It all started with a saskatoon berry. I’d been depressed for months, alone in my apartment. But my therapist said it was good to go for walks, and so when I could muster the energy, I dragged myself out to the river valley. Even though I didn’t want to admit it, being in nature calmed the itchy, bad feeling of depression in my body.
I started looking closely at nature, watching the birds around me, listening to birdsong. I looked at the trees, watched the poplars sway overhead.
Then I saw a tree full of purple berries. I reached out my hand and plucked one, twisting it off. I placed it on my tongue and bit down. The berry was sweet and tangy, and I could almost taste the purpleness of it.
When was the last time I’d eaten something so alive, so refreshing? When was the last time I’d picked something off a tree to eat?
I picked up my wide-mouth bottle, and dumped the water out on the path. I started picking Saskatoons, pulling branches towards me and choosing the plumpest berries. Every time I put one in my mouth, I held it there like a tiny jewel, before I bit in.
When my water bottle was full of berries, I walked back to my home and took a short rest on my couch. When you have depression, everything takes extra effort. I worked as a dog groomer, but I could only manage part-time. The bank of Mom and Dad subsidized my rent. They just wanted me to get better.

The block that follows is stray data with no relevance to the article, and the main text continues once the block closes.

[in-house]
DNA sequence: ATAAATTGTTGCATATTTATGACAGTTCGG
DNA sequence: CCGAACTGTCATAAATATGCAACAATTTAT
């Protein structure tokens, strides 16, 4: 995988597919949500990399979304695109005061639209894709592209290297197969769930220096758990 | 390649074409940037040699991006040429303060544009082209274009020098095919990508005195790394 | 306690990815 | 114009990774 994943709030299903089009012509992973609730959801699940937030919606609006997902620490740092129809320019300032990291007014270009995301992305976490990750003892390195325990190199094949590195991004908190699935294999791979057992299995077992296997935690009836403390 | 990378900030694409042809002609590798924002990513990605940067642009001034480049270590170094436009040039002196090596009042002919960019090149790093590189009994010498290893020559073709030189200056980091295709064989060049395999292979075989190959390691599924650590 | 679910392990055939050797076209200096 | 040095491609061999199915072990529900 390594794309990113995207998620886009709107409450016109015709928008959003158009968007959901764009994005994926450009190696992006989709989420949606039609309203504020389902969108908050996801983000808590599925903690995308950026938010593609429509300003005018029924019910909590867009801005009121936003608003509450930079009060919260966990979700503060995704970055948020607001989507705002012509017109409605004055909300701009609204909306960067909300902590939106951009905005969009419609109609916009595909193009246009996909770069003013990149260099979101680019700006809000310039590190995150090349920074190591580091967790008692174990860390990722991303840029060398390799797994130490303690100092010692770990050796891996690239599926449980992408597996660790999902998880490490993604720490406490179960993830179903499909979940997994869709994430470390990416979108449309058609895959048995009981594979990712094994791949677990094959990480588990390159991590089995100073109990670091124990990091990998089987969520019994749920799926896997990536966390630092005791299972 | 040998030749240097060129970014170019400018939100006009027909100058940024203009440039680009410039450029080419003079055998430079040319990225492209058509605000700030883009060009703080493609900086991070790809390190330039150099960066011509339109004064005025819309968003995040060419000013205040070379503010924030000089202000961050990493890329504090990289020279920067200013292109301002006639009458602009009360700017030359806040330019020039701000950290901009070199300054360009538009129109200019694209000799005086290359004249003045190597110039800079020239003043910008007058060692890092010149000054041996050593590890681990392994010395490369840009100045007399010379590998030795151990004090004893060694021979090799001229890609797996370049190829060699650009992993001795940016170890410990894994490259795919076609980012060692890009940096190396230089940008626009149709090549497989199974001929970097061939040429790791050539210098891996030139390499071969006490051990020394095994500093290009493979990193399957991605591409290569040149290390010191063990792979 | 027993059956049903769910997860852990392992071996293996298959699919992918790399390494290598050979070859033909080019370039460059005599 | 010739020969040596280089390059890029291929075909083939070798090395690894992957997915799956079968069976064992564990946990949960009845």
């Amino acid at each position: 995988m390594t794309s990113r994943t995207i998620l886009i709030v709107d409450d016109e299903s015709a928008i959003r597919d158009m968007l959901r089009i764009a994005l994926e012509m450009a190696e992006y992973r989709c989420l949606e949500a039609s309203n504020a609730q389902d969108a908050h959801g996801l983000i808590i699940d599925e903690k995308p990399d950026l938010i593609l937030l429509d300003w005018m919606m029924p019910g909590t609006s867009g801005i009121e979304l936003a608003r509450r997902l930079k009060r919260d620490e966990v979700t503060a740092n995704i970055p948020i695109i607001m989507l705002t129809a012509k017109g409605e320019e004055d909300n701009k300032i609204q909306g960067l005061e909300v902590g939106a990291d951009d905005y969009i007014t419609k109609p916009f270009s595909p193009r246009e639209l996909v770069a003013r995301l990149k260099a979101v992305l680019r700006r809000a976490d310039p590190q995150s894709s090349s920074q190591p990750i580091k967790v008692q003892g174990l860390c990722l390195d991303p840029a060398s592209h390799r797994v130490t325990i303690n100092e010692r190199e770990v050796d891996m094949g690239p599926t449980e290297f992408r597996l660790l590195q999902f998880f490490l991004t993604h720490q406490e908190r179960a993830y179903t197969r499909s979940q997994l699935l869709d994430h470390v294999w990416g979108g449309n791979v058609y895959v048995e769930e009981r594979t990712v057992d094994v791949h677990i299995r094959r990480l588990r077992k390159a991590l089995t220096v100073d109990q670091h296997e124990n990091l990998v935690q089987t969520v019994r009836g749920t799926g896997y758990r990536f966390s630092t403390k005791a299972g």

When I got up, I looked at my water bottle full of berries. They would taste great with ice cream. I didn’t have any, but a quick trip to the store solved that.
The next day, I wondered how the berries would taste in a crisp. I rested for a while, and when I had the energy, I found a recipe on the Internet, and bought the supplies. A few hours later, I made the crisp. It felt good to do something so precise, to pay attention, to create something that would taste good. I put it in the oven, and lay back on the couch, waiting for it to cook.
As it baked, the warm, savoury smell of the crisp filled my apartment. There would be a lot of crisp left. I didn’t want to eat the whole thing alone. When was the last time I had seen a person, a friend? Would someone want to enjoy it with me? I picked up the phone and texted my friend Olivia. I asked her to come over and eat with me. She responded with a thumbs-up emoji.
The timer on my oven rang and I took the crisp out of the oven. As I waited for it to cool, and for Olivia to come, I felt tired, but there was something else. A small smidge of hope. I looked to the table where the crisp sat, then out the window.
Alexis Kienlen lives in north Edmonton. She works as an agricultural journalist for Alberta Farmer newspaper. Alexis is the author of two books of poetry, She dreams in red and 13 (both with Frontenac House). Her first novel, Mad Cow, was released in April 2020.
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This article appears in the March 2021 issue of Edify.